LIFO isn’t a terribly realistic inventory system and can be difficult to maintain. LIFO also isn’t a great idea if the business plans to expand internationally; many international accounting standards don’t allow LIFO valuation. Choosing an inventory method for a company is more than an accounting formality. Settling on either LIFO or FIFO as an inventory valuation method can affect the appearance of a company’s income, strategic planning and tax liability.
LIFO is more difficult to maintain than FIFO because it can result in older inventory never being shipped or sold. LIFO also results in more complex records and accounting practices because the unsold inventory costs do not leave the accounting system. LIFO is not recommended if you have perishable products, since they may expire on the shelf before they are sold or shipped.
The other main method used in business is “first in, first out,” or FIFO. When a company liquidates some of its inventory, the method it uses for handling its inventory has an impact on profit and taxes.
LIFO Liquidation Example
It is a method used for cost flow assumption purposes in the cost of goods sold calculation. The LIFO method assumes that the most recent products added to a company’s inventory have been sold first.
LIFO users will report higher cost of goods sold, and hence, less taxable income than if they used FIFO in inflationary times. Imagine a firm replenishing its inventory stock with new items that cost more than the old inventory. When it comes time to calculate cost of goods sold, should the company average its costs across all inventory? This decision is critical and will affect a company’s gross margin, net income, and taxes, as well as future inventory valuations.
Most companies try to sell their oldest inventory first to reduce the risk of obsolescence and spoilage, so costs are generally more accurate. During times of inflation, FIFO has the effect of increasing the value of remaining inventory and increasing net income. Showing large assets and income can help a company that’s trying to lure in potential investors and lenders.
Then, for internal purposes – such as in the case of investor reporting – the same company can use the FIFO method of inventory accounting, which reports lower costs and higher margins. FIFO may not show an accurate depiction of costs when material prices rapidly increase. If material prices triple but accountants are using costs from months or years back, managers may not pick up on cost issues as quickly.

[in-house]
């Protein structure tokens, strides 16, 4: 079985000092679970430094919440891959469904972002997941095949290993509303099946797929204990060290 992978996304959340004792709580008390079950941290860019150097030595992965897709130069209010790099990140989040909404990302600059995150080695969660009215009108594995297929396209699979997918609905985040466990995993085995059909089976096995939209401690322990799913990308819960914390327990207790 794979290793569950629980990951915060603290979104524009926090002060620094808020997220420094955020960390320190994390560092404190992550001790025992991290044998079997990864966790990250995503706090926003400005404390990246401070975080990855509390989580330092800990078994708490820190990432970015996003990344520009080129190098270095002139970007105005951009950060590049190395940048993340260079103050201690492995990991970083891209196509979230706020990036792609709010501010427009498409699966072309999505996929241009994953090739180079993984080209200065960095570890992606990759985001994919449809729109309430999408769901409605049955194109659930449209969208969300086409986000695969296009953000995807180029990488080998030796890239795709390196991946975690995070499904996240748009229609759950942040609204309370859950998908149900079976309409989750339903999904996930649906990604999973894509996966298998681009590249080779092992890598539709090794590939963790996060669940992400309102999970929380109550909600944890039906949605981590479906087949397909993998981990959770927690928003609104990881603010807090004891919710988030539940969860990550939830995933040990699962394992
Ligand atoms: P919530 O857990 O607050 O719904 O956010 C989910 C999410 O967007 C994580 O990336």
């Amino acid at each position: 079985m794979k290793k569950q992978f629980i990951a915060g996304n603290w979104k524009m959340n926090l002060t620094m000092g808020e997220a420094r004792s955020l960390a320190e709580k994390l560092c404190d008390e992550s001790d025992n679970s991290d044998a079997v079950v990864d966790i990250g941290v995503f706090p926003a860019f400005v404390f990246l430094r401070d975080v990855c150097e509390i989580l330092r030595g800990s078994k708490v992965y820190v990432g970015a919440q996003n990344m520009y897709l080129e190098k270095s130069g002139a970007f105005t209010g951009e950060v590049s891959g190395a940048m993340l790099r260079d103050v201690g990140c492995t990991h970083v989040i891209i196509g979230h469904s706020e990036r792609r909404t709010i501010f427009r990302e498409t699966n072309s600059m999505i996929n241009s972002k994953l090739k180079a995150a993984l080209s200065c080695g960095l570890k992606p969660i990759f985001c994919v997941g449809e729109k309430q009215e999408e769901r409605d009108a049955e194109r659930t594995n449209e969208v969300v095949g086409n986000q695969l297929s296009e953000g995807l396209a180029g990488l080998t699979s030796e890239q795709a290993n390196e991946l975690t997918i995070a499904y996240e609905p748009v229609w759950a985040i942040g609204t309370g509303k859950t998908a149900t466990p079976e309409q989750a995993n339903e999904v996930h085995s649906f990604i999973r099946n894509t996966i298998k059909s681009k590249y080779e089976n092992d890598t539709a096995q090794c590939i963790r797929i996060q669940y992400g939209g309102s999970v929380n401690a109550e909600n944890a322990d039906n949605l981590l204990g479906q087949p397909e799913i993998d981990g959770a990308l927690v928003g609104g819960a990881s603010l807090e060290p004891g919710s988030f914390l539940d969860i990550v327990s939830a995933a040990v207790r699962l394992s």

What Is a LIFO Liquidation?
What is LIFO Last In First Out?
LIFO liquidation refers to the practice of selling or issuing of older merchandise stock or materials in a company’s inventory. Therefore, the old inventory costs remain on the inventory valuation method. The liquidation occurs when a company using LIFO sells more goods or issues more old stock than it buys.
Congress has threatened to outlaw the method as the Internal Revenue Service introduces laws and requirements that make using the LIFO method inconvenient at best. Using the LIFO method of inventory means that when you count the cost of goods sold, you use the current price rather than whatever price you paid for the specific inventory in stock. If the prices of those goods go up from your initial purchase, your cost of goods sold will read higher, thereby reducing your profits and, as a result, your tax burden and access to credit. LIFO, on the other hand, leads us to believe that companies want to sell their newest inventory, even if they still have old stock sitting around. LIFO’s a very American answer to the problem of inventory valuation, because in times of rising prices, it can lower a firm’s taxes.
The LIFO method is a financial practice in which a company sells the most recent inventory purchased first. Some companies use the LIFO method during periods of inflation when the cost to purchase inventory increases over time.
This is because the LIFO method is not actually linked to the tracking of physical inventory, just inventory totals. So technically a business can sell older products but use the recent prices of acquiring or manufacturing them in the COGS (Cost Of Goods Sold) equation. Under LIFO, a business records its newest products and inventory as the first items sold. The opposite method is FIFO, where the oldest inventory is recorded as the first sold. While the business may not be literally selling the newest or oldest inventory, it uses this assumption for cost accounting purposes.